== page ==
Desexualization and sexualization within phases of formalization and informalization
ASW Utrecht University Amsterdam, Netherlands
This paper discusses long-term changes in sexuality by connecting and integrating them into phases of formalization and informalization. The process of formalization of manners and disciplining of people as it proceeded until the late nineteenth century is related to and comprises a process of desexulization: controlling the dangers of sexuality by increasingly repressing sex and restricting it within marriage and by increasingly regulating sexual urges via the inner fears of a rather rigid and authoritarian conscience. This resulted in an increasingly stronger taboo on sex in public and in private, and to a large extent it was even banned from consciousness.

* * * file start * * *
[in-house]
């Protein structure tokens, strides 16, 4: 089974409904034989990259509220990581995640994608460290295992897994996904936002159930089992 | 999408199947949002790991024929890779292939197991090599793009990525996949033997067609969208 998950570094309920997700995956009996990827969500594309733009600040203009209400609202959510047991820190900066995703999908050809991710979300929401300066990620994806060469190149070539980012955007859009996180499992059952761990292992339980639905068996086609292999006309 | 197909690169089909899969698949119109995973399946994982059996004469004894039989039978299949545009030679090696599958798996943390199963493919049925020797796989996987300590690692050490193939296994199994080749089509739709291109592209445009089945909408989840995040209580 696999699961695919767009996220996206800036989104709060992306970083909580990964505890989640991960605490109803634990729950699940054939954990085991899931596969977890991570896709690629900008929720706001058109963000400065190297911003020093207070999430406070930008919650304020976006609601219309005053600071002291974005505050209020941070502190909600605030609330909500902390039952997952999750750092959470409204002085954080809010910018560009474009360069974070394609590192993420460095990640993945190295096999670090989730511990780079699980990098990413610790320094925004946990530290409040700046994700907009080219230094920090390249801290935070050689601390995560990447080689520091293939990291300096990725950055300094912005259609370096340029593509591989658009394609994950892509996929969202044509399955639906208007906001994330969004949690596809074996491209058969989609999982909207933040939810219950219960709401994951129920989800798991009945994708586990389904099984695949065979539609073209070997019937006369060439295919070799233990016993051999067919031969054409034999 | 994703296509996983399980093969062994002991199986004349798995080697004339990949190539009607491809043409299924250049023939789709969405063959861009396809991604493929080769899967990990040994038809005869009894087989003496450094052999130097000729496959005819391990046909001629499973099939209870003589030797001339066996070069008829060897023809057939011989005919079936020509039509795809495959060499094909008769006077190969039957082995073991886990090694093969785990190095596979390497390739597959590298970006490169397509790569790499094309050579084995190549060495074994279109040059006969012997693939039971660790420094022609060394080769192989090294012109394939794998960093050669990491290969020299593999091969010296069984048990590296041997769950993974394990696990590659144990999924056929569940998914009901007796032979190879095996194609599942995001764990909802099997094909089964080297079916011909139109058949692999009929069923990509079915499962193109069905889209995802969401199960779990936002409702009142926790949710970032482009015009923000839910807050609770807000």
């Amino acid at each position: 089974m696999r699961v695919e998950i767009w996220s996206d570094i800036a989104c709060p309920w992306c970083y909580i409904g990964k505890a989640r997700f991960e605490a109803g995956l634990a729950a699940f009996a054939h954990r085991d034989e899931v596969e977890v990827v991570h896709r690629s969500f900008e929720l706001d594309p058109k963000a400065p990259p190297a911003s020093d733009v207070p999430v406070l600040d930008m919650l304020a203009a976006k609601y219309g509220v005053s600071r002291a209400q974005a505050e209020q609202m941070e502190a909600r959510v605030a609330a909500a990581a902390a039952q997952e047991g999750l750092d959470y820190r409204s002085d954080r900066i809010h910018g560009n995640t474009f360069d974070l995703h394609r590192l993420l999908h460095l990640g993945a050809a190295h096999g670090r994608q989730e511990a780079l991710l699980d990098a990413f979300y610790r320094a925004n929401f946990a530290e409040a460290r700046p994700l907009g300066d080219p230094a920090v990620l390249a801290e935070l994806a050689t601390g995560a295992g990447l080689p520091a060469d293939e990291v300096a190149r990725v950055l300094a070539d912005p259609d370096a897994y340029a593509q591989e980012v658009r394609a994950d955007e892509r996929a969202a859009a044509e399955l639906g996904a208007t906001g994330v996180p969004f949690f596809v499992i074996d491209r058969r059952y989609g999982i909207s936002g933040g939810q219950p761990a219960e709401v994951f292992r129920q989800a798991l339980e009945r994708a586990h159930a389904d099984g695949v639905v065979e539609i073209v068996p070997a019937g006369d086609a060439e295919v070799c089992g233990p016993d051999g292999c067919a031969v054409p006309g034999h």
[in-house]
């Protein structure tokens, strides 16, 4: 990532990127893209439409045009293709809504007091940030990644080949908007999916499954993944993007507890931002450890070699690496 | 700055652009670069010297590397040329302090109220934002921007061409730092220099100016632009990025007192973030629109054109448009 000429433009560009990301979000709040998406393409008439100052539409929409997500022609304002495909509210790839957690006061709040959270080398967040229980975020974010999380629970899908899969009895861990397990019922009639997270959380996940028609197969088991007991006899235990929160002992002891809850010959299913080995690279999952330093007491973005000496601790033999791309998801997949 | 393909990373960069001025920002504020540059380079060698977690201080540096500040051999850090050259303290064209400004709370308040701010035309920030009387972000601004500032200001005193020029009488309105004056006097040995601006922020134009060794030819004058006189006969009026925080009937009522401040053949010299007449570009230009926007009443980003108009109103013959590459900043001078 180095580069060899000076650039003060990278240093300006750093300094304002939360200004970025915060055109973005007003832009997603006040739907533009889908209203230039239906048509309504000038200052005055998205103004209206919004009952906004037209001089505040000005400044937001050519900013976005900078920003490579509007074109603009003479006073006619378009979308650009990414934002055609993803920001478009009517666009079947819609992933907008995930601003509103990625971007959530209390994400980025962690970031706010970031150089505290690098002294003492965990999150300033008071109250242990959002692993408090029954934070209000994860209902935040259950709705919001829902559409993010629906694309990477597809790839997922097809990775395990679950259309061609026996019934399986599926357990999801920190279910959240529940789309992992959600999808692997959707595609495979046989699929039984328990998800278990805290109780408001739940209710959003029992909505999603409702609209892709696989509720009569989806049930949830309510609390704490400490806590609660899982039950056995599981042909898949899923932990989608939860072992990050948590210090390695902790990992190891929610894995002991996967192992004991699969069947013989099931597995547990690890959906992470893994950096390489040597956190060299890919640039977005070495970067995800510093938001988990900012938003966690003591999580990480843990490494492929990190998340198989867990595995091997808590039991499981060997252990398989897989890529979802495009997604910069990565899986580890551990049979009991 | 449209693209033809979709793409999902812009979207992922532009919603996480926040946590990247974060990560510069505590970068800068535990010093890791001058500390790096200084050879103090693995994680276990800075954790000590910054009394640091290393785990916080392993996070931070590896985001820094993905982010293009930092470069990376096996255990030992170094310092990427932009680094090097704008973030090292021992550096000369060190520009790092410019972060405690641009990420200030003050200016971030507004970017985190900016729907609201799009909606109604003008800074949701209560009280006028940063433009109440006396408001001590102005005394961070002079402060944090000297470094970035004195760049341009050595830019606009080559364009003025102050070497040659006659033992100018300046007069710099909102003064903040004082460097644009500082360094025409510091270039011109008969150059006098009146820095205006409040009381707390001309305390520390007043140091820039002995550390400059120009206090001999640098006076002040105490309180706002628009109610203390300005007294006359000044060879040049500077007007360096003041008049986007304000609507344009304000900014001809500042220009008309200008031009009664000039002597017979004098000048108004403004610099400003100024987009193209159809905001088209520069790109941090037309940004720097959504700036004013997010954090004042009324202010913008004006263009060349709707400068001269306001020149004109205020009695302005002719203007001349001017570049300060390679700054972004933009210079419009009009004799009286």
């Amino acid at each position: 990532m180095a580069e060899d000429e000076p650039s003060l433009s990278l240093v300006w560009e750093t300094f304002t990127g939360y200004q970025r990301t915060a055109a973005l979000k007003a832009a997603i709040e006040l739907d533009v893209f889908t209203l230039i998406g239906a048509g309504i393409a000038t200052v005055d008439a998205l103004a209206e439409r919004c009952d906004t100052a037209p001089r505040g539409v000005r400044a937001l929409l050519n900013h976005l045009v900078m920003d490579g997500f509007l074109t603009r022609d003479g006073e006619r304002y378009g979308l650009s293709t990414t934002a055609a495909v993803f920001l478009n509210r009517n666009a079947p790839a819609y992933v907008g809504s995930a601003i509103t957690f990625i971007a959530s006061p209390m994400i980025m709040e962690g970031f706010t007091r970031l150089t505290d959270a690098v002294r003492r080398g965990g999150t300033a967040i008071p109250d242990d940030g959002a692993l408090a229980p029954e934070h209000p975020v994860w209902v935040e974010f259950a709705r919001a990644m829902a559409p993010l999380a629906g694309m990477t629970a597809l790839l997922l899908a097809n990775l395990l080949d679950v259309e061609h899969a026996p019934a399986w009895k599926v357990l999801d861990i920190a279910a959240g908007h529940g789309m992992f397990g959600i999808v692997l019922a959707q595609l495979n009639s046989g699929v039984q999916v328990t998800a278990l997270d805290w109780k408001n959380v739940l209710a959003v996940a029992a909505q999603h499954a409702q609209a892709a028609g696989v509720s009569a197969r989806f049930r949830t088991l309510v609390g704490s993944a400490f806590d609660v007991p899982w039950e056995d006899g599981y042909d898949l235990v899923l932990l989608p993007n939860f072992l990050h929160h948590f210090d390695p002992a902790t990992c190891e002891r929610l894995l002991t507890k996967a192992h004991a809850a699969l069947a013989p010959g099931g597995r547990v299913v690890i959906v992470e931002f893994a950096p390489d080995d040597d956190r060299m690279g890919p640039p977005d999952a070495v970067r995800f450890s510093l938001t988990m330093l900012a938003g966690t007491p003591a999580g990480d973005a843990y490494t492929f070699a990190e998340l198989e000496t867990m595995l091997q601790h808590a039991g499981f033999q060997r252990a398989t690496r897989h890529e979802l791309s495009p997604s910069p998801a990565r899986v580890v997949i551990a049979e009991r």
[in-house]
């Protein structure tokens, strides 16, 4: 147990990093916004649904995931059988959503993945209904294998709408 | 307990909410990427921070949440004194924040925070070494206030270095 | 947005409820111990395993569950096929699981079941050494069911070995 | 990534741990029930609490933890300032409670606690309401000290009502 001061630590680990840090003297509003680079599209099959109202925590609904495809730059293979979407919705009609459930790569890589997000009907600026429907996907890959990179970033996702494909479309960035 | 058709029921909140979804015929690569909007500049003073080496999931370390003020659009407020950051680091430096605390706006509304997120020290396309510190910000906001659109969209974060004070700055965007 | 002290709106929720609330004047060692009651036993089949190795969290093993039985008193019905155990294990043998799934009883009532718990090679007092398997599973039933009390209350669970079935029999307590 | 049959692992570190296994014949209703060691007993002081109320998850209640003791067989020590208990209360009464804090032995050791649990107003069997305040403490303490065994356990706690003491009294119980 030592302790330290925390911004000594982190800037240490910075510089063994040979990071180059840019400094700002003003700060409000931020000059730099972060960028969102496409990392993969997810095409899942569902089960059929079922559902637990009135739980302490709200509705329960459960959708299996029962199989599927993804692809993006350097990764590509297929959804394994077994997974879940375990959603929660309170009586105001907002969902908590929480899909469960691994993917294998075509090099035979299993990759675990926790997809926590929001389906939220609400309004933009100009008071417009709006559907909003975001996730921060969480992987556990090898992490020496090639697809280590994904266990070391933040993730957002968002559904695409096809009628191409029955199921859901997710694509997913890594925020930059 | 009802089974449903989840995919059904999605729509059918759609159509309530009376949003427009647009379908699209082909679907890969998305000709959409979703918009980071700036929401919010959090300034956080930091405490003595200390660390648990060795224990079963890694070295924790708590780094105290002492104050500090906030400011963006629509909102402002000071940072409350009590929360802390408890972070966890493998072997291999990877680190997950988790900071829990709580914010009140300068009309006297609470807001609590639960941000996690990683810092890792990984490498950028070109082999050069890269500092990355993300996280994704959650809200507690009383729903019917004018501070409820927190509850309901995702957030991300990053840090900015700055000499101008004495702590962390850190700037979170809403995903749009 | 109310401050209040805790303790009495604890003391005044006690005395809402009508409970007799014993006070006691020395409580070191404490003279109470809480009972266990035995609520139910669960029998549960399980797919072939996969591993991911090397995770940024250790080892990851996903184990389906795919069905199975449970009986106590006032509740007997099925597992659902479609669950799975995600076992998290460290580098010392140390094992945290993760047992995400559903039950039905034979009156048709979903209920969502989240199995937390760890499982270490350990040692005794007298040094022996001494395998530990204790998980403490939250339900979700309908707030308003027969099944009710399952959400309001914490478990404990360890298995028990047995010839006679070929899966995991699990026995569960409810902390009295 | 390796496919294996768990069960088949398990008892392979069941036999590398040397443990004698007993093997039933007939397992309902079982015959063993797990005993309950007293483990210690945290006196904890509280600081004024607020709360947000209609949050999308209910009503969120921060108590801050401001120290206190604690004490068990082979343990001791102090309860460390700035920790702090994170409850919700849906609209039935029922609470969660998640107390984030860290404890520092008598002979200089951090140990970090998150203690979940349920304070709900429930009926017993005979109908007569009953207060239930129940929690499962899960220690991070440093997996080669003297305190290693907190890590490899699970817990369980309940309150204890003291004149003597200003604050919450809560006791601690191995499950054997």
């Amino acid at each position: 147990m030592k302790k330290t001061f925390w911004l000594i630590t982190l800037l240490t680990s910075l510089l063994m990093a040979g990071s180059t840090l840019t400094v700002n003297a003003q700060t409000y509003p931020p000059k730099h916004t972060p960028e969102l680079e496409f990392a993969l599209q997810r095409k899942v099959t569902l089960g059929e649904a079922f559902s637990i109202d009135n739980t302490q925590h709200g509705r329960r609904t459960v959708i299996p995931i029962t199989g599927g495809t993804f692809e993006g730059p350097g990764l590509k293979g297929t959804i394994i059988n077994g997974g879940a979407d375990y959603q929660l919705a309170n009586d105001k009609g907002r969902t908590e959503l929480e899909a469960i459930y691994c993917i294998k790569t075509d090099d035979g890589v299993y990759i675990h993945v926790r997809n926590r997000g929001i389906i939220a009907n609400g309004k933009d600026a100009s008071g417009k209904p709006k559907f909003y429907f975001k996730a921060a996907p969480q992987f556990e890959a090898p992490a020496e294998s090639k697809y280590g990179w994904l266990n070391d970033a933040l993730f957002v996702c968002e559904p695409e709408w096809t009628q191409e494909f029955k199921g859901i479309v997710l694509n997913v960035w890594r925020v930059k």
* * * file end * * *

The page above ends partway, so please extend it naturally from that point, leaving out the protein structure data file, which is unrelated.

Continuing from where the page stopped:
From the end of the nineteenth century onwards, there was an informalization of manners and an "emancipation of emotions": emotions that had been denied and repressed, including all those related to sexuality, (re)gained access to consciousness and wider acceptance in more informal social codes. In this way, the process of informalization is connected to what can be called a process of sexualization. The paper discusses the present use of this concept, which is mainly moral and loaded with negative connotations. Moral motives often result in an exaggeration of research findings of sexualization in this sense. This paper argues to interpret these findings within the framework of sexualization as a process. It comprises a polemic between the two concepts, arguing against this moral concept and in favour of a process concept of sexualization, a sexualisation that refers to the emancipation of sexuality and its integration into everyday life.